New Delhi, May 28 (IANS) The Supreme Court on Monday agreed to hear, on May 30, a plea filed by the Jammu and Kashmir government seeking direction to stay proceedings pending before the NGT regarding rehabilitation plan for people engaged in carrying pilgrims on horses and mules which have been barred from plying from Katra to the hilltop Vaishno Devi shrine.
A bench of Justice L. Nageswara Rao and Justice Mohan M. Shantanagoudar posted the matter for Wednesday after Additional Solicitor General Maninder Singh and advocate Shoeb Alam, appearing for the state government, mentioned the matter before it for urgent hearing.
Referring to various orders of the National Green Tribunal (NGT), Jammu and Kashmir said that it directed the state to formulate and implement a rehabilitation plan for mule owners.
However, the state, in its plea before the apex court, said that it had informed the NGT that the draft rehabilitation policy has been submitted to the state cabinet as required, but it could not be taken up due to the pending cabinet reshuffle.
“Judicial propriety demands that once this court (apex court) is seized of a matter and is passing directions and making suggestions on the very same subject matter i.e. the holding of meetings of the Cabinet Sub-Committee in the matter relating to the rehabilitation policy for mule operators, the NGT should not have proceeded ahead with the matter and should have adjourned the matter till disposal of the present civil appeal,” said the plea.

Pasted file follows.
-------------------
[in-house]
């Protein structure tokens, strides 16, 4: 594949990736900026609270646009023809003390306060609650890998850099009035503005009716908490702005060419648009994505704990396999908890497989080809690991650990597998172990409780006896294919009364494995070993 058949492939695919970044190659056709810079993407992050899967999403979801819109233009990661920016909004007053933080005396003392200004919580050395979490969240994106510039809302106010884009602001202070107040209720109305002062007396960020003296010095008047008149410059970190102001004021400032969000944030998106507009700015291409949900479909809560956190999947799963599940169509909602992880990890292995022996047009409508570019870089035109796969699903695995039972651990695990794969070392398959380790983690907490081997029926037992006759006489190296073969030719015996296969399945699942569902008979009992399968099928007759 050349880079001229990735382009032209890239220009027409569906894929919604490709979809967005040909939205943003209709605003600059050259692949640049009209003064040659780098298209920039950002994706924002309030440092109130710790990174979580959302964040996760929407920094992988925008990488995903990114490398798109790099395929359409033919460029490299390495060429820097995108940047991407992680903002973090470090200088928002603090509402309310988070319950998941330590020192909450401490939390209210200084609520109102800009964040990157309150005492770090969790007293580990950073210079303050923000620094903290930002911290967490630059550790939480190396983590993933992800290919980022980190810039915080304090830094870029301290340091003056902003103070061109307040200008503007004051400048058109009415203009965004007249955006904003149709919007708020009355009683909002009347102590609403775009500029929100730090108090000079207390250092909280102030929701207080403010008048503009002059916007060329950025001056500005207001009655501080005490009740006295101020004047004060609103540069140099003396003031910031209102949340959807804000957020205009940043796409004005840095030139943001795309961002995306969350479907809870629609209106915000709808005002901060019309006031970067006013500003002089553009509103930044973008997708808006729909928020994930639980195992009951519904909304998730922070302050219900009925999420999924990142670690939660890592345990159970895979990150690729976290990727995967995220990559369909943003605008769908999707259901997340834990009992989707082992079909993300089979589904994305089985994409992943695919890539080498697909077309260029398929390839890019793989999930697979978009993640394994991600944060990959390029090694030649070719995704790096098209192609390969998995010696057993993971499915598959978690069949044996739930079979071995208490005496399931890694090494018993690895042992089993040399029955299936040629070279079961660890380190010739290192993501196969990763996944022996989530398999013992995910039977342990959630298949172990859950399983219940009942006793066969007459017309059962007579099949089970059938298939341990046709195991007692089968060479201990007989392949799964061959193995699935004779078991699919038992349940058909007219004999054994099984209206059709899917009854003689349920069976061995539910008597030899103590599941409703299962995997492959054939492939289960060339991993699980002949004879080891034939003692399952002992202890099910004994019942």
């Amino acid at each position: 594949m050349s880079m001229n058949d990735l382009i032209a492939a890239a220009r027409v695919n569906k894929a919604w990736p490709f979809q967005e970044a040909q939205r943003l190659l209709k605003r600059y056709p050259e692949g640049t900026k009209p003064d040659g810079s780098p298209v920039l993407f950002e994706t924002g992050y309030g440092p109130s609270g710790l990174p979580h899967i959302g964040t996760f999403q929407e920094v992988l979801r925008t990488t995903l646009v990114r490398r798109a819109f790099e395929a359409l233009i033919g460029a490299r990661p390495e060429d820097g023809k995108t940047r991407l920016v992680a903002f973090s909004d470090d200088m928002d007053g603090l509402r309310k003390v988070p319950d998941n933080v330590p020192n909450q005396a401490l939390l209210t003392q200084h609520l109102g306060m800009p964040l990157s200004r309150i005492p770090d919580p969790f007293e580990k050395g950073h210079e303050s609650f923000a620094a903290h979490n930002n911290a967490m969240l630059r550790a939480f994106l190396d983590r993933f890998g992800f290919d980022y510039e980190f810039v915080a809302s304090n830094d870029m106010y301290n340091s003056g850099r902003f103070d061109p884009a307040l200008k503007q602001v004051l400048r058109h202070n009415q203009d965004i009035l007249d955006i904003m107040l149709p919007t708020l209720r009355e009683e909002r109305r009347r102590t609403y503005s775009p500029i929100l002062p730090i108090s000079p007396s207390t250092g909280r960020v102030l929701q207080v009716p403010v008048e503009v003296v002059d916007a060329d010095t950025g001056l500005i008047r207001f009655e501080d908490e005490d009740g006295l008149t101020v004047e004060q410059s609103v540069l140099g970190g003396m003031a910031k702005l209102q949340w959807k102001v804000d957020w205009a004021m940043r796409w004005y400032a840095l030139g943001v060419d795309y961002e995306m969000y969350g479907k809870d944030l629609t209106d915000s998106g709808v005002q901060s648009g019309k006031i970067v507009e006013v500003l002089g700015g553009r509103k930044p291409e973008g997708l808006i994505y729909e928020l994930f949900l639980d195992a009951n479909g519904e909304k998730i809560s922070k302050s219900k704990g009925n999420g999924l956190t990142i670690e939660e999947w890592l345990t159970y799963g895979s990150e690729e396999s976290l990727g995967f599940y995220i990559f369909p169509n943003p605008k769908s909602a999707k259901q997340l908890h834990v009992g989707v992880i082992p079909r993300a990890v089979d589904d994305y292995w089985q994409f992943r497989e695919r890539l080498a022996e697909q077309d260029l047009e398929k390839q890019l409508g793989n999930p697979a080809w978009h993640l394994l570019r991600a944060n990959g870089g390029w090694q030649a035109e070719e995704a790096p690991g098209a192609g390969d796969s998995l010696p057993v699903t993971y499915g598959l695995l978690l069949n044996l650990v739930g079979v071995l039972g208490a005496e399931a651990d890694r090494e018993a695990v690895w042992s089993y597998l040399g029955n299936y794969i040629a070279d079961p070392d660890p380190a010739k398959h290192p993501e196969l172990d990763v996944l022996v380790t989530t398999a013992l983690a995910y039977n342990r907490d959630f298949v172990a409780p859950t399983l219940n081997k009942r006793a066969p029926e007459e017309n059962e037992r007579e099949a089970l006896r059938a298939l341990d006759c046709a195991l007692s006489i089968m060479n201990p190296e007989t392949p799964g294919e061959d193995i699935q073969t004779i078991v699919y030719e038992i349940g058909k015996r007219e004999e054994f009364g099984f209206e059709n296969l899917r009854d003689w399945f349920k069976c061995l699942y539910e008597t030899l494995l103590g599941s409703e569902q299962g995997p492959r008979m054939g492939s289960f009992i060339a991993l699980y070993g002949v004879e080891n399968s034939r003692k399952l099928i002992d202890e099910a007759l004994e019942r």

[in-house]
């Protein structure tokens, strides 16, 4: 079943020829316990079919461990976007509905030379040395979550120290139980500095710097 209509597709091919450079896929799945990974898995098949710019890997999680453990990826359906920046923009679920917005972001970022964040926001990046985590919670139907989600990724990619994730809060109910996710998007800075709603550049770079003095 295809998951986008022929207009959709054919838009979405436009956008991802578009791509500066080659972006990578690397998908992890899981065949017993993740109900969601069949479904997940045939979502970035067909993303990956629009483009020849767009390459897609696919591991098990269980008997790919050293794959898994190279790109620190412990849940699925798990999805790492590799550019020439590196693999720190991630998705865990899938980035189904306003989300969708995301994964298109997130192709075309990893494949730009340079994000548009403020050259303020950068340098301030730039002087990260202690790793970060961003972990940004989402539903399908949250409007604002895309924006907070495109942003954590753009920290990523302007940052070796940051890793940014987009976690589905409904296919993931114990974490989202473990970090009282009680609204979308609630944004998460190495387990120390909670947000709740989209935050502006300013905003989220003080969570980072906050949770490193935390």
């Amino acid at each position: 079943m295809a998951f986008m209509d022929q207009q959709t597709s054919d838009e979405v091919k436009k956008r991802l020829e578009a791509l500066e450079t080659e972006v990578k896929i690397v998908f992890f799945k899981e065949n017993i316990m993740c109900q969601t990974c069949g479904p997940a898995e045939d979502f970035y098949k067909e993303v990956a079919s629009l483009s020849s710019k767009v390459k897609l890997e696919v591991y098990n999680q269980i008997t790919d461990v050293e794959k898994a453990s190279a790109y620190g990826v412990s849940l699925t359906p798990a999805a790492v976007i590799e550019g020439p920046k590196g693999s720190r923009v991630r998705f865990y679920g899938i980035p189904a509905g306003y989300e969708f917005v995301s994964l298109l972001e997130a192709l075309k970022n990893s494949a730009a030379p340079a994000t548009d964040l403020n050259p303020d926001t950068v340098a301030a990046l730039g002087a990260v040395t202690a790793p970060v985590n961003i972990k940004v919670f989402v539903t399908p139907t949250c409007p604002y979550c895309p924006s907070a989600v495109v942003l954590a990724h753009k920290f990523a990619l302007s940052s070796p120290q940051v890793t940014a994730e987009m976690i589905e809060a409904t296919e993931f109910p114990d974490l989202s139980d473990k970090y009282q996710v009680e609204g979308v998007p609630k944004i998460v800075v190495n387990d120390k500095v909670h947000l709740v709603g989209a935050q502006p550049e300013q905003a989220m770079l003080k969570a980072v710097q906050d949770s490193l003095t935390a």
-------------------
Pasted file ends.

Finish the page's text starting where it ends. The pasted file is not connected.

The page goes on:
Seeking stay of proceedings pending before the NGT till the top court decides the matter, the plea added: “An anomalous and conflicting situation would arise in the event the Supreme Court, being seized of the matter, would be making further suggestions in its wisdom to guide the process and on the other hand the NGT would be pressing for conclusion and formulation of the policy short of consideration of these suggestions by the state.”
On April 16, the top court had stayed an order of the NGT where it had imposed a cost of Rs 50 lakh on the Jammu and Kashmir government for not finalising a rehabilitation plan.
The tribunal had earlier said that a new path should be created to the shrine exclusively for pedestrians and battery-operated cars and directed that no horses or mules would be allowed on the new route to the shrine.
The apex court, which had asked for rehabilitation of the owners of horses and mules who have become jobless, had also said that no coercive action be taken till it decided the appeal of the state government.